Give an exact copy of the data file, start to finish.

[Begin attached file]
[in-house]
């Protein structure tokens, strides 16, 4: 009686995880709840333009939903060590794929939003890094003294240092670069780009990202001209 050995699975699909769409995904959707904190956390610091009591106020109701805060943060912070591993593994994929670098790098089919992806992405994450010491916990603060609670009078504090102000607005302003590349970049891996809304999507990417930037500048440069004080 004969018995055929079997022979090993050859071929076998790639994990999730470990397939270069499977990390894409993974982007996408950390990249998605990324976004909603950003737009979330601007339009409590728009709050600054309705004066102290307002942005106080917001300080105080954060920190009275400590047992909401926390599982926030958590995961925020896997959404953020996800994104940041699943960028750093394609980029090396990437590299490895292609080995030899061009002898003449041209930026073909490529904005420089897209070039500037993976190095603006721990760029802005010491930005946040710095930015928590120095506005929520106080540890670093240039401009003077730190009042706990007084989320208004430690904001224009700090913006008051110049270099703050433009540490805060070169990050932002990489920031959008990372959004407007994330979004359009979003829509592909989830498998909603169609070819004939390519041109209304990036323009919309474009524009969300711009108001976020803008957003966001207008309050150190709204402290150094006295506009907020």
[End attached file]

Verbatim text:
[in-house]
């Protein structure tokens, strides 16, 4: 009686995880709840333009939903060590794929939003890094003294240092670069780009990202001209 050995699975699909769409995904959707904190956390610091009591106020109701805060943060912070591993593994994929670098790098089919992806992405994450010491916990603060609670009078504090102000607005302003590349970049891996809304999507990417930037500048440069004080 004969018995055929079997022979090993050859071929076998790639994990999730470990397939270069499977990390894409993974982007996408950390990249998605990324976004909603950003737009979330601007339009409590728009709050600054309705004066102290307002942005106080917001300080105080954060920190009275400590047992909401926390599982926030958590995961925020896997959404953020996800994104940041699943960028750093394609980029090396990437590299490895292609080995030899061009002898003449041209930026073909490529904005420089897209070039500037993976190095603006721990760029802005010491930005946040710095930015928590120095506005929520106080540890670093240039401009003077730190009042706990007084989320208004430690904001224009700090913006008051110049270099703050433009540490805060070169990050932002990489920031959008990372959004407007994330979004359009979003829509592909989830498998909603169609070819004939390519041109209304990036323009919309474009524009969300711009108001976020803008957003966001207008309050150190709204402290150094006295506009907020």